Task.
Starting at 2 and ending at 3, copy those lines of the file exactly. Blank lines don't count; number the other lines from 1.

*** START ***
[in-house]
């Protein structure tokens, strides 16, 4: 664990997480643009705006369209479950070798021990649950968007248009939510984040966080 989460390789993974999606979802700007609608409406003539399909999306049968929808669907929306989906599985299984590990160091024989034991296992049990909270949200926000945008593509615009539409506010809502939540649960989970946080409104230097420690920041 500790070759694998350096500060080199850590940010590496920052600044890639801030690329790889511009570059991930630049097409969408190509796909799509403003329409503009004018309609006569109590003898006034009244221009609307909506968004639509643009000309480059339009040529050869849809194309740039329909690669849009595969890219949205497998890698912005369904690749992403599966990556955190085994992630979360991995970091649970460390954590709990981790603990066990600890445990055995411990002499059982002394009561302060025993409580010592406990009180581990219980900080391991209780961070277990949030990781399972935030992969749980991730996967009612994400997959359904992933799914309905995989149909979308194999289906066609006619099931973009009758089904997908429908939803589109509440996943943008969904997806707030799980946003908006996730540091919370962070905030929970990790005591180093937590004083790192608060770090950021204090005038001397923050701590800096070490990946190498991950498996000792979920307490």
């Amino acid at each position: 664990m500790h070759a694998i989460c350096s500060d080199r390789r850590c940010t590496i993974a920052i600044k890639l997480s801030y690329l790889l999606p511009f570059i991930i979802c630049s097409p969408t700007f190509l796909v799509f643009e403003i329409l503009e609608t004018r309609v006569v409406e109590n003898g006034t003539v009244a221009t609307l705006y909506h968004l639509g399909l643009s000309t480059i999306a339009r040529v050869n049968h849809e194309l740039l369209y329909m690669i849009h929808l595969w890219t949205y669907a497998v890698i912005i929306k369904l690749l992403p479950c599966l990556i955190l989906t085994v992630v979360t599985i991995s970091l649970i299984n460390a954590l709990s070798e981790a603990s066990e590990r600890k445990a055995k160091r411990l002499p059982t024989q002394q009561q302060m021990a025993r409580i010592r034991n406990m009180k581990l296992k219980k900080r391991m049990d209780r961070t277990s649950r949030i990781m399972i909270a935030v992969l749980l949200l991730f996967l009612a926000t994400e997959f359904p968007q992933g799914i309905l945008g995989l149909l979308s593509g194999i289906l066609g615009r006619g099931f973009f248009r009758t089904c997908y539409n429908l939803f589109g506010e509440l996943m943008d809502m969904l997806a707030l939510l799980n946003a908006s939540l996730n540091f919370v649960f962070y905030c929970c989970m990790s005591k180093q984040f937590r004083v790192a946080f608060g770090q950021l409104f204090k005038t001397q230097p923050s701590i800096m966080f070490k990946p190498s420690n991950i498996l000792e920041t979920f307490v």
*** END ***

């Protein structure tokens, strides 16, 4: 664990997480643009705006369209479950070798021990649950968007248009939510984040966080 989460390789993974999606979802700007609608409406003539399909999306049968929808669907929306989906599985299984590990160091024989034991296992049990909270949200926000945008593509615009539409506010809502939540649960989970946080409104230097420690920041 500790070759694998350096500060080199850590940010590496920052600044890639801030690329790889511009570059991930630049097409969408190509796909799509403003329409503009004018309609006569109590003898006034009244221009609307909506968004639509643009000309480059339009040529050869849809194309740039329909690669849009595969890219949205497998890698912005369904690749992403599966990556955190085994992630979360991995970091649970460390954590709990981790603990066990600890445990055995411990002499059982002394009561302060025993409580010592406990009180581990219980900080391991209780961070277990949030990781399972935030992969749980991730996967009612994400997959359904992933799914309905995989149909979308194999289906066609006619099931973009009758089904997908429908939803589109509440996943943008969904997806707030799980946003908006996730540091919370962070905030929970990790005591180093937590004083790192608060770090950021204090005038001397923050701590800096070490990946190498991950498996000792979920307490």
């Amino acid at each position: 664990m500790h070759a694998i989460c350096s500060d080199r390789r850590c940010t590496i993974a920052i600044k890639l997480s801030y690329l790889l999606p511009f570059i991930i979802c630049s097409p969408t700007f190509l796909v799509f643009e403003i329409l503009e609608t004018r309609v006569v409406e109590n003898g006034t003539v009244a221009t609307l705006y909506h968004l639509g399909l643009s000309t480059i999306a339009r040529v050869n049968h849809e194309l740039l369209y329909m690669i849009h929808l595969w890219t949205y669907a497998v890698i912005i929306k369904l690749l992403p479950c599966l990556i955190l989906t085994v992630v979360t599985i991995s970091l649970i299984n460390a954590l709990s070798e981790a603990s066990e590990r600890k445990a055995k160091r411990l002499p059982t024989q002394q009561q302060m021990a025993r409580i010592r034991n406990m009180k581990l296992k219980k900080r391991m049990d209780r961070t277990s649950r949030i990781m399972i909270a935030v992969l749980l949200l991730f996967l009612a926000t994400e997959f359904p968007q992933g799914i309905l945008g995989l149909l979308s593509g194999i289906l066609g615009r006619g099931f973009f248009r009758t089904c997908y539409n429908l939803f589109g506010e509440l996943m943008d809502m969904l997806a707030l939510l799980n946003a908006s939540l996730n540091f919370v649960f962070y905030c929970c989970m990790s005591k180093q984040f937590r004083v790192a946080f608060g770090q950021l409104f204090k005038t001397q230097p923050s701590i800096m966080f070490k990946p190498s420690n991950i498996l000792e920041t979920f307490v």